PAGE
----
Retired Carroll County Circuit Judge Luke K. Burns Jr., who during his years on the bench developed a reputation for being even-keeled and fair-minded to all sides and had the distinction of presiding over the longest murder trial in the history of Maryland, died Sunday of renal failure at Carroll Hospital Center.
The longtime Westminster resident was 79.
"Judge Burns was a very personable individual who was completely free of any haughtiness or phoniness. He was both a very genuine person and judge," said Thomas E. Hickman, who served as Carroll County state's attorney from 1974 to 1995 and is now in private practice.
"He was an incredibly fair man, and that came through in every trial," recalled Mr. Hickman.
Luke Kenny Burns Jr., the son of Luke Kenny Burns Sr., chief fuel agent for the Baltimore & Ohio Railroad, and Mary Jane Reed Burns, a registered nurse, was born in Baltimore and raised on Augusta Avenue in Irvington.
After graduating in 1951 from Loyola High School, he planned to study for the priesthood and entered the seminary program in 1953 at Fordham University, where he earned a bachelor's degree in 1957.
After graduating from college, he attended several seminaries and withdrew when he was 26 to pursue a career in law. In 1964, he earned his law degree from the University of Baltimore and was admitted to the Maryland Bar.
He began practicing law in Baltimore, and in 1972 moved to Westminster, when he joined Stanford Hoff and Charles E. Stoner, a law school friend, in their practice.
In 1978, when a second District Court judgeship was created in Carroll County, he was appointed to the post.
A year later, Gov. Harry R. Hughes appointed Judge Burns to the Circuit Court for Carroll County.
"I think my main concern in the past year has been to try and treat everyone equally, courteously and show respect for them. I think that's important," Judge Burns told The Baltimore Sun in 1979, when he joined the Circuit Court.
"A great soft-spoken man, Judge Burns is often described by attorneys working with him as a 'judge with a touch of humanity,' " The Sun reported at the time of his Circuit Court appointment.
Judge Burns threw himself into his work, often working 72-hour weeks.
"Luke really was a kind and compassionate person," said Carroll County District Judge JoAnn M. Ellinghaus-Jones, who began clerking for Judge Burns in 1981.
"When I was clerking for him, we had a big snowstorm and he drove his Cadillac through the blizzard to get me so I wouldn't be alone," said Judge Ellinghaus-Jones. "And later on when I got married and had kids, my children did not have grandparents, and he'd go to school with them on Grandparents Day. He was such a sweet man, which came naturally to him."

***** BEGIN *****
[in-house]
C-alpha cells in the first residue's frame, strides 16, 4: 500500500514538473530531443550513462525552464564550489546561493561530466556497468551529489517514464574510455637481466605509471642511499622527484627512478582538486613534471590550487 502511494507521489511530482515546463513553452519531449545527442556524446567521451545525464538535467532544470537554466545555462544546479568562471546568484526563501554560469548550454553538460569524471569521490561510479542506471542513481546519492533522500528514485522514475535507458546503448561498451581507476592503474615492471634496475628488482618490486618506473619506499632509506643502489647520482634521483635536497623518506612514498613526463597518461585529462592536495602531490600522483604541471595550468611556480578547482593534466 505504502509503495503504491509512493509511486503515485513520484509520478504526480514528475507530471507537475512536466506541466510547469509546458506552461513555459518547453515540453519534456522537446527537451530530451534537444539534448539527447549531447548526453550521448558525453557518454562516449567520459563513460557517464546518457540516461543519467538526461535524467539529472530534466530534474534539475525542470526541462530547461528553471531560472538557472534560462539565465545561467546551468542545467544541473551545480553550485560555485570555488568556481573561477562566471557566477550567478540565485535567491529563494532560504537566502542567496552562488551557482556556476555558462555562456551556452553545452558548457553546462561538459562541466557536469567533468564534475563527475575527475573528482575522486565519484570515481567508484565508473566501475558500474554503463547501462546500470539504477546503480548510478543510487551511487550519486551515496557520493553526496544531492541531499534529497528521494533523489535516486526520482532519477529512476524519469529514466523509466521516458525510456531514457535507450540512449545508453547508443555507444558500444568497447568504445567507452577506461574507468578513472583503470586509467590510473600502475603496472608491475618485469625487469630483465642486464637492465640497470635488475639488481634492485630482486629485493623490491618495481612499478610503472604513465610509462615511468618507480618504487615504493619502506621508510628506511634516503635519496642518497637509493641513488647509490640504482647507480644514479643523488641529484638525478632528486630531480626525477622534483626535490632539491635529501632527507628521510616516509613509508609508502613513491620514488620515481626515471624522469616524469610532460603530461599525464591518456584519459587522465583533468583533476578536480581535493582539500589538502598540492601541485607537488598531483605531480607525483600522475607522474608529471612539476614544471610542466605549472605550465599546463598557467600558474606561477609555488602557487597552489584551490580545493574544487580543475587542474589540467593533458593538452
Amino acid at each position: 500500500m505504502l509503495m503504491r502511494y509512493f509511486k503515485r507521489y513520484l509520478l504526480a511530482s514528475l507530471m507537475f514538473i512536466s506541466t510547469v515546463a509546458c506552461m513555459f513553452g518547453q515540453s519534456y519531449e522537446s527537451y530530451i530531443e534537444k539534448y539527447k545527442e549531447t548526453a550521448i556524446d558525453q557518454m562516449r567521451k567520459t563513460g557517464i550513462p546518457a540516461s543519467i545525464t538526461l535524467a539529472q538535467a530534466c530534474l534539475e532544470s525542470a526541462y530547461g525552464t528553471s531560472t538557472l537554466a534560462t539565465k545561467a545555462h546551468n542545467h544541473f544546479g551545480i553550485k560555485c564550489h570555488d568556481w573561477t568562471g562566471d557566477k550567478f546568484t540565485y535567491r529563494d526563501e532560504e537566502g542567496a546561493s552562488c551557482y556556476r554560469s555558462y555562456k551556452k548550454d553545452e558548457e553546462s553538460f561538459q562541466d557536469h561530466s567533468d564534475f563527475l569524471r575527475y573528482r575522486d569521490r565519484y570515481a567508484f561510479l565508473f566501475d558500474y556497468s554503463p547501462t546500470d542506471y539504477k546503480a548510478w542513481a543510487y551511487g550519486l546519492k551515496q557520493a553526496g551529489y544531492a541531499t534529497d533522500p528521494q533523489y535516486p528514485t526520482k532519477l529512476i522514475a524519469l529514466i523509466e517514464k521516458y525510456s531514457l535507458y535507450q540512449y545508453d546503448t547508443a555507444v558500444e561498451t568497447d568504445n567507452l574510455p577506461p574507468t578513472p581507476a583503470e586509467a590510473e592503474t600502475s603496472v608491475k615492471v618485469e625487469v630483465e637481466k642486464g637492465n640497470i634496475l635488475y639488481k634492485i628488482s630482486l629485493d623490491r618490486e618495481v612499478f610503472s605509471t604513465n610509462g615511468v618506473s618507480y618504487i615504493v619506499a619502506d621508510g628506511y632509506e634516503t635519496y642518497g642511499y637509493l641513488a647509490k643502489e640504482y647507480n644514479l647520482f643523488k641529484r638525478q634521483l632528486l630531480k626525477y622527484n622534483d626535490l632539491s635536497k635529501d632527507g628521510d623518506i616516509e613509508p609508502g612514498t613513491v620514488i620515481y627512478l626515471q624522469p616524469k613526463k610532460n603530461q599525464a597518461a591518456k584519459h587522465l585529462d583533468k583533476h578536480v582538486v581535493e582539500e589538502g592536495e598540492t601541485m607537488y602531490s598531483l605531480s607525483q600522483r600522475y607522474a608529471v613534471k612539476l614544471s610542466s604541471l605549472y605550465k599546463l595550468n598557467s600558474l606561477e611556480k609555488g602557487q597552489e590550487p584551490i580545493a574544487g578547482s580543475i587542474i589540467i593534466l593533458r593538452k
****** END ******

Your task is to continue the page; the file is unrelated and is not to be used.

One of Judge Burns' more vivid and memorable cases was a murder-for-hire case in 1982, which resulted in Judge Burns giving the defendant, Robert L. Myers, a life sentence.
"He presided over what was and still is the longest murder trial in the history of Maryland. It went on for 72 days," recalled Mr. Hickman, who prosecuted Myers.
"He agonized over difficult cases, especially sexual and child abuse cases. His mind couldn't accept how people could do that to each other," said Judge Ellinghaus-Jones.
"I've tried to be eminently fair in any case — the little ones all the way up to the big ones — and I hope I have been," Judge Burns told The Sun in 2004, when he had reached the mandatory retirement age of 70. "I certainly know I can't please everybody. That's totally impossible. But I certainly have given my all in trying to get things right.
"You cannot show favoritism. You have to restrain your emotions to give a fair trial, even when sometimes you're on the verge of tears," he said.
Judge Burns' favorite cases were adoptions. After completing the adoption proceedings, he would hold a baby or stand with a child and their family while a photograph was taken, which he then added to a gallery he kept on the walls of his chambers.
"Luke loved custody and adoption cases ... because they were so uplifting and happy occasions," said Judge Michael M. Galloway, the administrative judge for the Circuit Court of Carroll County.
"He was probably the finest judge I've had the pleasure of being in front of and knowing," said Edward M. "Ed" Ulsch, who was deputy state's attorney for Carroll County from 1976 to 1995 and is now in private practice.
"He was courteous and very kind to people. He treated all with respect, even a person who had committed a heinous crime," said Mr. Ulsch. "And he never upstaged or scolded a lawyer in the courtroom. You had to work hard to make him angry. He just had a fine temperament."
He added: "He had the respect of his peers, and when he tried a case, it always resulted in a fair disposition for everyone, the victim, their family and all litigants. I think a lot of that came from that wonderful Jesuit background of his."
At the time of his death, Judge Burns was still working as a visiting judge and presided over cases in Carroll and Howard counties.
"When he retired, he was immediately called back, and he was the first judge they'd call," said Judge Ellinghaus-Jones. "If the docket was heavy, he never complained. He'd just grab a can of Coca-Cola and some candy, and go to work."
Judge Burns was an avid reader, sports fan, gardener, golfer and traveler.
A Mass of Christian burial will be offered at 11 a.m. Friday at St. John's Roman Catholic Church, 43 Monroe St., Westminster.
Judge Burns is survived by his wife of 14 years, the former Marcia King; a son, Robert M. Burns of Nashville, Tenn.; a daughter, Nancy Reilly of Philadelphia; a stepson, Parker Leimbach of Westminster; a stepdaughter, Ashley Baker of New Oxford, Pa.; eight grandchildren; and five step-grandchildren. His wife of 20 years, the former Sally Searing, died in 1989. A first marriage ended in divorce.